The greater the sensation of immediate physical pain and the more acute the physical reaction thereto, the greater the indirect release will be for any deep-seated emotional pain. The louder you scream and the more contorted your face becomes during exercise, the greater the release will be. Nevertheless, the reaction must be appropriate for the sensation. You have to actually experience the physical pain, and that pain must be severe enough to warrant such grunting and grimacing. If you do an easy, lazy set of an exercise you won't feel any physical pain or release any, and hence you provide no indirect outlet for your underlying emotional pain. One must have the courage to actually seek the greatest amount of physical pain and meet it head on in a workout. Those famous last words in bodybuilding "No pain, no gain" apply not just to building muscular size and strength but also to maintaining emotional health.
Intense weight training, especially when you do barbell squats to absolute failure and beyond, can be the most brutal and stressful form of exercise in existence. As long as you keep them brief and infrequent, bodybuilding workouts can provide the severest form of physical pain in short bursts without damaging your physical and mental health, to which one can respond both vocally and facially. By intensifying one's training and pushing to one's limits and by allowing oneself the freedom to grunt loudly and grimace in response to the corresponding pain and discomfort, one will develop a greater mental capacity to handle, release and avoid fearing not only physical pain but emotional pain as well. Don't worry about what other gym members think if you make a lot of noise while working out. Just make sure you're pushing yourself to the absolute limit. If they find you annoying, too damn bad! You need not concern yourself with the insecurity of others. Wouldn't you rather make better gains and feel cleansed mentally after the workout?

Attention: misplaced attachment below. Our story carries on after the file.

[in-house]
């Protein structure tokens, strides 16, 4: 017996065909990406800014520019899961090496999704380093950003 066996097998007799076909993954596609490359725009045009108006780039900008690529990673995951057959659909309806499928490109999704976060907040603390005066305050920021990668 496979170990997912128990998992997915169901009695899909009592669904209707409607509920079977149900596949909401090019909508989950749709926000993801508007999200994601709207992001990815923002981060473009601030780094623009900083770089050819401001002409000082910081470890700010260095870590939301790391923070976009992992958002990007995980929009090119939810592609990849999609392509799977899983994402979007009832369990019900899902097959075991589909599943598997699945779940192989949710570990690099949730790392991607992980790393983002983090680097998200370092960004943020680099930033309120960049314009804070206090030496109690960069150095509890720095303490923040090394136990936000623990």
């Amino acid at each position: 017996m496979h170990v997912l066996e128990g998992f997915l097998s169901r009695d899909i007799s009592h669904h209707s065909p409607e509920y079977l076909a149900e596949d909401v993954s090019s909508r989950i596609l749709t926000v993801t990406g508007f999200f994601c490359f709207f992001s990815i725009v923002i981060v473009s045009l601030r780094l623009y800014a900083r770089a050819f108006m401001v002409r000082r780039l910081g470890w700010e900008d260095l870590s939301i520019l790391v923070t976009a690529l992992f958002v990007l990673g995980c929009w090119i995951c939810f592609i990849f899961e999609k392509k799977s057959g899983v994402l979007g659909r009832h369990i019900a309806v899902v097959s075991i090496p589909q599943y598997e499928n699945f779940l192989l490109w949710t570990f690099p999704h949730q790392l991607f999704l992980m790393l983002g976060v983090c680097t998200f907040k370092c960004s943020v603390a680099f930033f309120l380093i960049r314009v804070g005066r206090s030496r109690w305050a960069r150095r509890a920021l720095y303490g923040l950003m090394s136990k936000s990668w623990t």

Medical studies have even shown that physical release of negative emotions has physiological benefits. Crying is a necessary physical release for sadness. The chemical composition of tears produced when crying as a result of sadness is different from tears produced while cutting onions or yawning. Sad tears contain chemicals secreted when we are under emotional stress.But big boys don't cry? In another research project men encouraged to weep intensively and uncontrollably experienced as much as a 30-percent increase in testosterone levels after crying. A few even grew more hair on their chests!141 Testosterone is of course the male sex hormone necessary for building and maintaining a high degree of muscular strength and size. This means that big boys who do cry when they're sad could have a better shot at getting even bigger!